Using a crock pot

Hog fat in crockpot

Hog fat in crockpot

By Cat, May 2015 (Photo, right, by Shelli R and Cat)

The crock pot was first introduced in the early 1970s and quickly became an essential appliance in the kitchen and for pot lucks. They also provide one of the best method of cooking: slow. This method relies on low heat, presence of moisture, and lots of time. This allows for minimal evaporation, so that few nutrients are lost. The moist warm environment breaks down connective tissues in the tougher cuts of meat; the long cooking time essentially tenderizes the meat.

A crock pot offers a very easy and safe way to render lard and suet, as in the photo, above.

The following tips are from Better Nutrition magazine, February 2015.

Selecting the right size for your needs is important. To optimize the heating pattern of the pot, the container should be half to two-thirds full; this means the volume of the cooker is key, and depends on the typical volume of food you would cook in it.

  • If you’re mostly cooking for two, a smaller version is best (a 2- or 3-quart pot).
  • If you are feeding a large family, or primarily use the crock pot for pot luck parties, a 6- or 7-quart model is best.

Determine the features important for you. In my opinion, the simpler the better, as it means fewer ways it can break down.

Meats for slow cooking. This is where the crock pot really pays off; the tougher cuts are ideal for a slow cooker, and it turns out they are also the most expensive: rump or shoulder roasts, stew meat, and so on. However, to maximize the benefits of the slow cooking method, it is important to keep the ingredients covered with liquid, and the lid on the pot.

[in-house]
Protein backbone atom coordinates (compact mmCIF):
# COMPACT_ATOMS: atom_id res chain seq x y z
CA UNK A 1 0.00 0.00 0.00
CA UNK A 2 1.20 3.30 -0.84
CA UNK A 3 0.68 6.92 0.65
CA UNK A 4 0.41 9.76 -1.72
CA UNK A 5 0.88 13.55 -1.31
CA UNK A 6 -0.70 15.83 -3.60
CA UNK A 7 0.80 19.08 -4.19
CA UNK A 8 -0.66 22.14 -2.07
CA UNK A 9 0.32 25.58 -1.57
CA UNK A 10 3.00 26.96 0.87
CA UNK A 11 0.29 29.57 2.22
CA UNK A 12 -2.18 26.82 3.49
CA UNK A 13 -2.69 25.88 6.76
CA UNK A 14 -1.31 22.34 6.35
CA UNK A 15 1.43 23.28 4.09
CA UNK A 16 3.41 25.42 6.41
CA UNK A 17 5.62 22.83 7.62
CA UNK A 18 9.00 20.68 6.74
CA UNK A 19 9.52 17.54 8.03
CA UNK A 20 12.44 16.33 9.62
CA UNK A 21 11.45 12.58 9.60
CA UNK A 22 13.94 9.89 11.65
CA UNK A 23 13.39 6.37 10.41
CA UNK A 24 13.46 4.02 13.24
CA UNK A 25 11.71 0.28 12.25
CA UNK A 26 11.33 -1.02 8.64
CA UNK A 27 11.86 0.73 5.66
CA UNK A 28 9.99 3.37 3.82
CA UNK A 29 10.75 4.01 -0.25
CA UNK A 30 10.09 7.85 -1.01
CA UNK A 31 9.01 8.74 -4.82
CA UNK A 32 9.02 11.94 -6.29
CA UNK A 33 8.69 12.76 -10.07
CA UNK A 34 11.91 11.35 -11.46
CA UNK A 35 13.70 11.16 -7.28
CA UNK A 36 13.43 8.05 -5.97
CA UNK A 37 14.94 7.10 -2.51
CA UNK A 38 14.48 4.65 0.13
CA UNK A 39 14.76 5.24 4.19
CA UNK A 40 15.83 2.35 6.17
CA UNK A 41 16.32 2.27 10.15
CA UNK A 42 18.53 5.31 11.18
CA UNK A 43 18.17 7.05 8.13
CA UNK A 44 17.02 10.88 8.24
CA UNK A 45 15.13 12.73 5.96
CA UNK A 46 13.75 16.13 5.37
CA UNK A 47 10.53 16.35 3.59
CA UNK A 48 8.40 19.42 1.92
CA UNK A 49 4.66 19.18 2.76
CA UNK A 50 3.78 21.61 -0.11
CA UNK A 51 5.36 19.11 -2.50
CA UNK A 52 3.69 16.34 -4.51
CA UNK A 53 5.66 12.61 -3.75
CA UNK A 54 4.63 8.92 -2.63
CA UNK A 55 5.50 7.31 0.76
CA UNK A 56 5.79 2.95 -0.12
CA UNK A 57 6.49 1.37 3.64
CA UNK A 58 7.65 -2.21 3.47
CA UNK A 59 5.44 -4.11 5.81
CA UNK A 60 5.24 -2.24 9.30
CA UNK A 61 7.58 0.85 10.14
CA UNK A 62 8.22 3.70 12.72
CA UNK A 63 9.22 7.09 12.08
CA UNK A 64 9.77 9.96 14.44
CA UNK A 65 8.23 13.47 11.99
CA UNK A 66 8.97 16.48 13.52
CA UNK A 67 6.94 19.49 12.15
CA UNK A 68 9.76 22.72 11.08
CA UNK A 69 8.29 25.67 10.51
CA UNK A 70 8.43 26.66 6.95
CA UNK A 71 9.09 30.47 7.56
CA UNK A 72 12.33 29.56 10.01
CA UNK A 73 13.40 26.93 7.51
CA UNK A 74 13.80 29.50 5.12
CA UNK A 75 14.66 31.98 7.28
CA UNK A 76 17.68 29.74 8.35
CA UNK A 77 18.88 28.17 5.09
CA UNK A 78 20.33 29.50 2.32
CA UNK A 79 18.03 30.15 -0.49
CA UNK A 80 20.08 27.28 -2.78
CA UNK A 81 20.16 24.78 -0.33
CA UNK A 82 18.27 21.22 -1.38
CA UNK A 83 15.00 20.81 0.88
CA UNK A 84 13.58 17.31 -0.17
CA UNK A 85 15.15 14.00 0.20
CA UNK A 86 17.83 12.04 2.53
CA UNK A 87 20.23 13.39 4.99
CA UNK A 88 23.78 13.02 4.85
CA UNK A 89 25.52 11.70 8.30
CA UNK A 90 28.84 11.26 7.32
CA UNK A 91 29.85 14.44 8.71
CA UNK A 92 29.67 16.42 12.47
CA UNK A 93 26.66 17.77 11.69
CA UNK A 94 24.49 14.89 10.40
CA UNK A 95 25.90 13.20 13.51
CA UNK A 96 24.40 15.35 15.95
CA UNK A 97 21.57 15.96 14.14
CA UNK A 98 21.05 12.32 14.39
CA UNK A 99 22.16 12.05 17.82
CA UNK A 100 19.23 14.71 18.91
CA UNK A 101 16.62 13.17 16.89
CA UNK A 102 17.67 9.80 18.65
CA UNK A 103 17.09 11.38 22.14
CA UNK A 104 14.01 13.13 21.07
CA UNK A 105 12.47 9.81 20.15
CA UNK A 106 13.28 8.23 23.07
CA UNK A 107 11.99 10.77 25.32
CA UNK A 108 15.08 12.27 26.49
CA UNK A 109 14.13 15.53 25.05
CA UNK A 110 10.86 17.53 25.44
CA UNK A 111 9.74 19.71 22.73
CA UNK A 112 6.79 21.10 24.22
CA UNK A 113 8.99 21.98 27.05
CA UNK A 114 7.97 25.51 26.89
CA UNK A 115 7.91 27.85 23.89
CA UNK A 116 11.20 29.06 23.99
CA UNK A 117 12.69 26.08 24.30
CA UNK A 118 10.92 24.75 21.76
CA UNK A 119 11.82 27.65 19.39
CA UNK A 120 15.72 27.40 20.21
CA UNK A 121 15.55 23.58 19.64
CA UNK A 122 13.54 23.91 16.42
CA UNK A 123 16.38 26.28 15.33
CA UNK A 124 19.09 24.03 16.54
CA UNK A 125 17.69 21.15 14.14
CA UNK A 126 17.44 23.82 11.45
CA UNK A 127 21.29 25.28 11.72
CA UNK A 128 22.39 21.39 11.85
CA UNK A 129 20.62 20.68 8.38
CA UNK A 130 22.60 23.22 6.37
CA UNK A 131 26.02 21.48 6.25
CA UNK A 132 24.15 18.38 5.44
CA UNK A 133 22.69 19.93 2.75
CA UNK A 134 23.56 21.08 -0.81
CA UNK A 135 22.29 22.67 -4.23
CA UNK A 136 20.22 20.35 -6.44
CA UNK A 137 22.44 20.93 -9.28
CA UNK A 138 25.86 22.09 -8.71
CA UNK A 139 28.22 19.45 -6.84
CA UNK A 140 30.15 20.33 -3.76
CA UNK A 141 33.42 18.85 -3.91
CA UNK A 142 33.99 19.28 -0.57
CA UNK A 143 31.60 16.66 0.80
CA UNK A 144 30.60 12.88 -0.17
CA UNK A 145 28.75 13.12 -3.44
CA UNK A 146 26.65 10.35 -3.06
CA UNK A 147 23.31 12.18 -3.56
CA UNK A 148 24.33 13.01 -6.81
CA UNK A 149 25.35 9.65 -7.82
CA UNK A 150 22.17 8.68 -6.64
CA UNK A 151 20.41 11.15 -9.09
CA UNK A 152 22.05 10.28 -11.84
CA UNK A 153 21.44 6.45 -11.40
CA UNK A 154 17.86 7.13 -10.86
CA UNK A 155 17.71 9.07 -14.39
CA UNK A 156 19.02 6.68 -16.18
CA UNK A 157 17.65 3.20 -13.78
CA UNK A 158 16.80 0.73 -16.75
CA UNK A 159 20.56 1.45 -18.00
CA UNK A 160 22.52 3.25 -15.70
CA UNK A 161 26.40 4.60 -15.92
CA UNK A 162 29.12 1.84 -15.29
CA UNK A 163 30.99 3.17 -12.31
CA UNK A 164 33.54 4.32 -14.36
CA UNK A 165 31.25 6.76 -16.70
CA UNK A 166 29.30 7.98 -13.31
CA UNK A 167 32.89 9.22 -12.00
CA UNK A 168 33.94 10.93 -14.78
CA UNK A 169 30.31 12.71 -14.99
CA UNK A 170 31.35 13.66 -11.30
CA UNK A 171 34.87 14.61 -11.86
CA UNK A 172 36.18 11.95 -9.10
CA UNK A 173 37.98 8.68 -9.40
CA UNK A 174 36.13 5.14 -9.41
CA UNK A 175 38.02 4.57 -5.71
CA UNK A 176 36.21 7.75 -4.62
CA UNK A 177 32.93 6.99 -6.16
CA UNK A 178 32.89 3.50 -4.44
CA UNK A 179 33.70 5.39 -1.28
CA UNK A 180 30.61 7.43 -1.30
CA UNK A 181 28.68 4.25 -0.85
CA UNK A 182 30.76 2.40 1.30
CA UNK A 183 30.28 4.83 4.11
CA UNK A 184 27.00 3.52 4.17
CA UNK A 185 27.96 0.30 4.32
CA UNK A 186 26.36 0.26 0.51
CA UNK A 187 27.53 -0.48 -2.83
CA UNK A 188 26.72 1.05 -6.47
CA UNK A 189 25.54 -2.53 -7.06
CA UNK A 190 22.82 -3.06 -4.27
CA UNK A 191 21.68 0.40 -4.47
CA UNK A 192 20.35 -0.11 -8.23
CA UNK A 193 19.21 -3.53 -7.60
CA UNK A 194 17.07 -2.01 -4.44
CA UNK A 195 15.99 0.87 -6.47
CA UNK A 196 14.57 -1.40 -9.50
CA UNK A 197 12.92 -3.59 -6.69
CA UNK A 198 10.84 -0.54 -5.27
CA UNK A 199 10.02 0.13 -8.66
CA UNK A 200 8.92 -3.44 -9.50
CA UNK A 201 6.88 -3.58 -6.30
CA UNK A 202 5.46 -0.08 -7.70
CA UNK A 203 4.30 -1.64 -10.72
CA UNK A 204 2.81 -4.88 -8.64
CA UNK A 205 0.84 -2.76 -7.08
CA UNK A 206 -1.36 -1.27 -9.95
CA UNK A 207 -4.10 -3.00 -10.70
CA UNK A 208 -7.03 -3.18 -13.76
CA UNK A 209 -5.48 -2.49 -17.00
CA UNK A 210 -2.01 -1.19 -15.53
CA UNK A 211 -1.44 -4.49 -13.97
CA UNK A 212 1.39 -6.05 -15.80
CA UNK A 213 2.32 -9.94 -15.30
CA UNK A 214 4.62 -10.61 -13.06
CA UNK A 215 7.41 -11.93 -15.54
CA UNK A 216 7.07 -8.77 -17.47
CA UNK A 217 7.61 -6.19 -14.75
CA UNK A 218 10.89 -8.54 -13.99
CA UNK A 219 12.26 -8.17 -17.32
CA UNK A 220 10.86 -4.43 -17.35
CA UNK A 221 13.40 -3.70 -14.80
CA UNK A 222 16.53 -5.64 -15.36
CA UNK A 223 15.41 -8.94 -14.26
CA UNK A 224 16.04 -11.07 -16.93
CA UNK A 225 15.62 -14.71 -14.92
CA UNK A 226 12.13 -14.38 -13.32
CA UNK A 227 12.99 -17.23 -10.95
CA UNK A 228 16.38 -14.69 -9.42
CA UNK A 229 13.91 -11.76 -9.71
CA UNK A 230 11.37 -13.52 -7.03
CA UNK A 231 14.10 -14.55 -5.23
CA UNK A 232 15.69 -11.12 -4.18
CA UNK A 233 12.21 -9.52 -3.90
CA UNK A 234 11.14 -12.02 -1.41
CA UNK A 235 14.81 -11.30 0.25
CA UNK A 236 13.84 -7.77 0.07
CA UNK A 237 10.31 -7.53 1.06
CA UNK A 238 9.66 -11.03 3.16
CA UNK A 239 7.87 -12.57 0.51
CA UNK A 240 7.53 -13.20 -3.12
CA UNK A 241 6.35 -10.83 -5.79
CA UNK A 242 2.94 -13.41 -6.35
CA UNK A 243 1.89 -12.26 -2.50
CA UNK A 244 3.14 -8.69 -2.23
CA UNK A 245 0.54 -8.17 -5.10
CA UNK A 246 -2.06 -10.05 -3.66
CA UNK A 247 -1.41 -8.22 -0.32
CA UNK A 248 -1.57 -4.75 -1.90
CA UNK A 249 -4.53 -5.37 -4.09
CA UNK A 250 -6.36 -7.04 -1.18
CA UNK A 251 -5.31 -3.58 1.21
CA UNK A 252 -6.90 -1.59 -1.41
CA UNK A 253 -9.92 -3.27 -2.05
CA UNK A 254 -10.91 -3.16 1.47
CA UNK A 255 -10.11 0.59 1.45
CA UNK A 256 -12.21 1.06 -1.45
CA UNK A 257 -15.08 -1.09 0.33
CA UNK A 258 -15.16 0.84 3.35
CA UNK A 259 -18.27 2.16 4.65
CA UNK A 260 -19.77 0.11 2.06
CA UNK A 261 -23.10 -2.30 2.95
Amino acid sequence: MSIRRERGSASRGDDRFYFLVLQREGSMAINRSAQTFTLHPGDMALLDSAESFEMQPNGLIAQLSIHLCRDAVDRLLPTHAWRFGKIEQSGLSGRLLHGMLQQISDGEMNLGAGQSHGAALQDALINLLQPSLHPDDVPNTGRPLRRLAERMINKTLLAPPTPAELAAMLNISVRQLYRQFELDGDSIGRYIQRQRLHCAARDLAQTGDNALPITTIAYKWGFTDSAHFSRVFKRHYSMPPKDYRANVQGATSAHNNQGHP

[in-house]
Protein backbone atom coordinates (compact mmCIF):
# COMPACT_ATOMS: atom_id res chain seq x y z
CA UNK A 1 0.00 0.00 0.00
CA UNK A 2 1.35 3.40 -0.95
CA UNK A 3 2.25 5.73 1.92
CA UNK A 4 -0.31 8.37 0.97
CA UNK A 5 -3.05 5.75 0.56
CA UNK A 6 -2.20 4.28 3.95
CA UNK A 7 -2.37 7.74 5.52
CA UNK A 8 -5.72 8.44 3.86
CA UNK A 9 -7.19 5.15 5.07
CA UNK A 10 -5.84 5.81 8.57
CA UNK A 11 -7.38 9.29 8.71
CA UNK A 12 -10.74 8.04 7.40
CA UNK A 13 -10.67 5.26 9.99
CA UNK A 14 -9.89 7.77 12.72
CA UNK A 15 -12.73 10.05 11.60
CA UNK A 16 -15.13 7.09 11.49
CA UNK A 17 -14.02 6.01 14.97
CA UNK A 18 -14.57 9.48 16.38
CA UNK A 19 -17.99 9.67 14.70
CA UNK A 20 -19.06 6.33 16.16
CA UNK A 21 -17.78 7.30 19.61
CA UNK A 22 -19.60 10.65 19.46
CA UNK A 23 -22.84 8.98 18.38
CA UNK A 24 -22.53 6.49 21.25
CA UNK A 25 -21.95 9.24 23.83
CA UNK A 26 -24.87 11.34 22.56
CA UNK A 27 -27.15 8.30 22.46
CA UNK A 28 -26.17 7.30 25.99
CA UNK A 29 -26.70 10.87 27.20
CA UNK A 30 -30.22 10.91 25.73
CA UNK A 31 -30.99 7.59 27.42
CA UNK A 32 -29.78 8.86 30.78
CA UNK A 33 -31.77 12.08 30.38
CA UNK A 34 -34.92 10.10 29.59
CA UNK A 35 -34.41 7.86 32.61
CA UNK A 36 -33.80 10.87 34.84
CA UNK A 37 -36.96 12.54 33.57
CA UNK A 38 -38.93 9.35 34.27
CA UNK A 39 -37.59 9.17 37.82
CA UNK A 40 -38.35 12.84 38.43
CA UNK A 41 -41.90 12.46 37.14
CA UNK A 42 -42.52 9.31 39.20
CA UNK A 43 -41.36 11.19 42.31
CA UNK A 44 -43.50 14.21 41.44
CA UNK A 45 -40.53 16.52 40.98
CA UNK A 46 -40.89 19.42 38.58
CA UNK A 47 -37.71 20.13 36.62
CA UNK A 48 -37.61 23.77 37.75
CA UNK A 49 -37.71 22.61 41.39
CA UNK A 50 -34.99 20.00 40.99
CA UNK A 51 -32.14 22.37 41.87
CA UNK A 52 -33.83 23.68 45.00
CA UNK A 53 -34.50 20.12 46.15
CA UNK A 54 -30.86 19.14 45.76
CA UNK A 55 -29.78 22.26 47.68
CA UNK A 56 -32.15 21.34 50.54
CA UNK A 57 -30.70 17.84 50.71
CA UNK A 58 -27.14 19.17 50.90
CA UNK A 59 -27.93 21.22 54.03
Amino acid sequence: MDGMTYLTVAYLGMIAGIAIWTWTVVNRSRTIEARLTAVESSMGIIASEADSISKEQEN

Note that for both flavor and safety, it is important to sear meats before adding them to the pot. This kills any pathogenic bacteria on the surface of the meat, and also enhances its flavor.

Liquids in the pot are a major factor in the flavor of the finished product, so be sure to use high-quality and flavorful liquids. This includes bone broths, vegetable broth, wine and flavorings such as vegetables, herbs and spices. If you heat them before adding to the pot, it will reduce the cooking time in the crock by about 30 minutes, and helps to merge flavors more fully.

Leave the pot closed. As the liquids are heated, they form condensation inside the lid which helps return moisture and heat to the dish. It also provides a seal around the edges to enhance the process and flavors. If you need to open the lid, keep it brief.

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